Shoulder pain can make life incredibly frustrating. It can make you want to stop doing every day tasks like washing your back, reaching overhead, or doing pushups. Last week ‘s post discussed pain due to shoulder instability. Today we’re going to address the third category: tendon strains and tears.
As we mentioned last week, the shoulder joint is a ball and socket joint. It looks kind of like a golf ball sitting on a tee.
The tee is the end of your shoulder blade (the socket), and the ball is the end of your shoulder. The rotator cuff muscles work to control the ball end of your shoulder to keep it sitting on the socket correctly. The rotator cuff tendons attach the muscles to the shoulder. They can become overworked by repetitive injury like throwing or weightlifting with poor technique. They can also be strained in an acute injury like a fall. When the injury is not very severe, it may only be noticeable with specific positions or when working against resistance, like when doing pushups or lifting weights. When the injury is more severe, you may notice it when doing less intense things, like when trying to wash the top of your back or reaching back into a car.
Fortunately, tendon strains and sprains in your shoulder can heal well with some targeted exercises. Here are two exercises that can help with getting your shoulder strong and working well again:
Shoulder external rotation
Shoulder external rotation increases the strength of your rotator cuff. Direct stimulus to the rotator cuff tendon with light resistance can increase the rate of healing.
Make sure to keep your shoulder blade pinched back throughout the entire movement. Start with no weight if your shoulder is really hurting, otherwise start with 1 or 2 pounds. Try 3 sets of 10 of these every other day, progressing to 3 sets of 15 as they get easier. Once you can do 3 sets of 15 with only mild fatigue, then your next session you can add another pound and start at 3 sets of 10 again.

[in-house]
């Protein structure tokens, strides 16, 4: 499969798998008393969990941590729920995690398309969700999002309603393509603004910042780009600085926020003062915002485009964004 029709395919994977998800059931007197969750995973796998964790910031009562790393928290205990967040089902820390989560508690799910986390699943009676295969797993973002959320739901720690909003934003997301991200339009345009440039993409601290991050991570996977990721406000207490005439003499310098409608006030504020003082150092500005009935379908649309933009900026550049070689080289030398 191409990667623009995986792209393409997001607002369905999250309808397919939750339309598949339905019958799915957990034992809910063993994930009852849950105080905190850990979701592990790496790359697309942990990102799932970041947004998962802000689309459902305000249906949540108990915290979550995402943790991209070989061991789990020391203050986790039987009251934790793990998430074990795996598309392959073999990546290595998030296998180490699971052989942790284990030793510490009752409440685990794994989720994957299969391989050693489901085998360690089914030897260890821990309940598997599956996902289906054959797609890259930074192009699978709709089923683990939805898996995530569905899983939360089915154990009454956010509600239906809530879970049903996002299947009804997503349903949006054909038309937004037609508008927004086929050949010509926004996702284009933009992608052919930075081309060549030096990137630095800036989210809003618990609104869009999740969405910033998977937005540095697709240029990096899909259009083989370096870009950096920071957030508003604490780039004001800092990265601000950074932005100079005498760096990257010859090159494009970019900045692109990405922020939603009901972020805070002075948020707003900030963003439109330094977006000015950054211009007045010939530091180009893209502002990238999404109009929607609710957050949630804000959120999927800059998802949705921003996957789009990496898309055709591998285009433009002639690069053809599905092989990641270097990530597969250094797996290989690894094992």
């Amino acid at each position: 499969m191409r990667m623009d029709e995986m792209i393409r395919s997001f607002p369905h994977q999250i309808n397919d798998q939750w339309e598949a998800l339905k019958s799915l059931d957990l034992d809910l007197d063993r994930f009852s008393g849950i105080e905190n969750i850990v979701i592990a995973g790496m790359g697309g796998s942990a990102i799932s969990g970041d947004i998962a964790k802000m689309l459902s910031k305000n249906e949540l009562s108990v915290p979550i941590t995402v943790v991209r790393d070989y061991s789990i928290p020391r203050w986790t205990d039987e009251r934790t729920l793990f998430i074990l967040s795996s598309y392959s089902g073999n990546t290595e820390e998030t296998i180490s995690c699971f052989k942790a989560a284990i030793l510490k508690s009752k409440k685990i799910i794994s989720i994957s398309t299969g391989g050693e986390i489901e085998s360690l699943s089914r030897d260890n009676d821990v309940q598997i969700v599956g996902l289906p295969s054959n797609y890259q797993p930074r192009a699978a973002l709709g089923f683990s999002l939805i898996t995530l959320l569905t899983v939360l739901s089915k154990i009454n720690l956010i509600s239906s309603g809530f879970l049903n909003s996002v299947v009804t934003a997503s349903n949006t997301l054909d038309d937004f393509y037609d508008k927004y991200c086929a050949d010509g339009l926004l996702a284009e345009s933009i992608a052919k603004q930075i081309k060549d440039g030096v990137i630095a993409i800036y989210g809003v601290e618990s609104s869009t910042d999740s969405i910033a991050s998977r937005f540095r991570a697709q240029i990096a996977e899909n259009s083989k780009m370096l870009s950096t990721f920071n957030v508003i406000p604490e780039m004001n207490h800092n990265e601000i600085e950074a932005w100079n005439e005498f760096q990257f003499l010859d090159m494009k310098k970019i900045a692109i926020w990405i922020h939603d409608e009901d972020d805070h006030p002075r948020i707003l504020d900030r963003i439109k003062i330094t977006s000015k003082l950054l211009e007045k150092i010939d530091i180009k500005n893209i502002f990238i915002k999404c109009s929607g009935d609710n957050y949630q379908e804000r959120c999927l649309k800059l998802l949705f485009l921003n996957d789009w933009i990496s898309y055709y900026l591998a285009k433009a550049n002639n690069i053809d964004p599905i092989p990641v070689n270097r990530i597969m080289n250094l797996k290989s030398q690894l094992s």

Scaption primarily targets the supraspinatus muscle and tendon This is part of the rotator cuff, but it is activate more when lifting the arm up like this. Make sure to avoid shrugging your shoulder up towards your ear when doing this exercise. Like for external rotation above, start with no weight if your shoulder is really hurting. If it is less severe, start with 1 or 2 pounds. Try 3 sets of 10 of these every other day, progressing to 3 sets of 15 as they get easier. Once you can do 3 sets of 15 with only mild fatigue, then your next session you can add another pound and start at 3 sets of 10 again.
With both of the exercises above, some mild soreness in the injured area is okay. Neither of them should cause any sharp or severe pain. If they do, or if you’ve tried these and you’re still hurting, we can help you! At Solutions Physical Therapy & Sports Medicine, we’re experts at treating shoulder pain and will develop a plan to help you beat it.
Helping you live your best life,
The Solutions Physical Therapy & Sports Medicine Team